With Manager Billy Arnold working diligently to procure adequate players for the New Havens, the Board of Directors began work on constructing a new ball field.
They decided to lease a field from a party in Philadelphia located near Howard Avenue and Spring Street on the western side of the city. The trapezoid shaped field had a width of 600 ft. and a length of 700 ft. and needed a bit of grading to get it ready for play.
The directors contracted for the construction of an eight-foot high fence to enclose the Howard Avenue Grounds. They anticipated it would take a day to finish the project. This isn’t a small detail. In the early days of the game, the difference between professionalism and amateurism was often simply an enclosure. With the fence in place (and high enough to deter those unable or unwilling to purchase a ticket), Elm Citys leadership could protect their product. They also were, perhaps, the first professional baseball team to sell advertising space on their fence, a common practice today.
Much was made in the local press of Captain Charles Gould’s first task as manager, which was to lay out the location of the diamond. Home plate was placed by the Howard Avenue railroad bridge. The bases were laid out on a diagonal line with the corner of Sperry and Cedar Street and the bridge. “This will place the nine on the field with the run in the eyes of the first baseman only,” according to the Daily Palladium. The paper didn’t note that Gould, as first baseman and by far the most experienced player on the team, would be dealing with the difficulty of the sunlight.
The ownership intended to build 1,200 seats along Howard Avenue for the general customers, and a grandstand for “season ticket holders and reserved seats for ladies” behind home plate, adding capacity for 600 higher priced seats.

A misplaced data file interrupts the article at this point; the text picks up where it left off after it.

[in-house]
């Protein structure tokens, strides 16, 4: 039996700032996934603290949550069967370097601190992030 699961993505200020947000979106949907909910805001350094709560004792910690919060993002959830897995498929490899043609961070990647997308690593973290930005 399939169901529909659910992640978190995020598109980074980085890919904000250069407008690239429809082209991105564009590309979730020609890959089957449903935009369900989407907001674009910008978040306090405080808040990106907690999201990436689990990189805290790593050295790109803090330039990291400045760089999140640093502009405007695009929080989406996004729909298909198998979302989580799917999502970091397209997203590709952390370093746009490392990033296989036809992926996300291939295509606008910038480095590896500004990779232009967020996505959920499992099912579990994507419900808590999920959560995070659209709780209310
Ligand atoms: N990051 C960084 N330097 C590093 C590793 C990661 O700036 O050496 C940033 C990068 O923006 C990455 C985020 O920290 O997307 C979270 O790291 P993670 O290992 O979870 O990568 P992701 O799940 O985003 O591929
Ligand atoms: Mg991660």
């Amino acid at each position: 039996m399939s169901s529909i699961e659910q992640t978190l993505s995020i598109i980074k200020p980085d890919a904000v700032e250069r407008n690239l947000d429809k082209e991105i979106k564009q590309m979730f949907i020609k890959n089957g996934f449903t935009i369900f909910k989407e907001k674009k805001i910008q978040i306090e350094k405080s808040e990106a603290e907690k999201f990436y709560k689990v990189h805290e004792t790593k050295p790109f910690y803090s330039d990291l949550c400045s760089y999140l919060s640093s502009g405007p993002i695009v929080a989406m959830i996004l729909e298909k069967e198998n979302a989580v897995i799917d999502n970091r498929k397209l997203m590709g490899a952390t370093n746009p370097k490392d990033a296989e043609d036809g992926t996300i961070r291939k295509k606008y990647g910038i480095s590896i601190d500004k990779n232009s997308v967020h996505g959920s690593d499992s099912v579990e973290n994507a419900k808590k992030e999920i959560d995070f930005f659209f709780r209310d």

The final major project intended for the site was the creation of a rudimentary press box furnished with the 19th century version of Twitter – a telegraph machine happily provided by one J. Murray Fairchild, the manager of New Haven’s Western Union telegraph office.
There was a railroad terminus near the field, a selling point for team ownership who also believed that if they could changed the train schedule slightly it would be possible to draw fans (although that was not the term used for baseball patrons at that time) from as far away as Bridgeport.
In addition to the ticket revenue from the ball games, Elm Citys ownership intended to install a quarter mile race track to go around the diamond “for the purpose of giving during the season a class of races similar to those which have been so popular at Barnum’s Hippodrome the past winter,” the Palladium said. “A prominent horse man in New York has made an offer for the grounds for a meeting of three days during the summer.”
However, despite the best intentions of the Elm City board of directors, the club would not see its new home for another month, well after the season begins.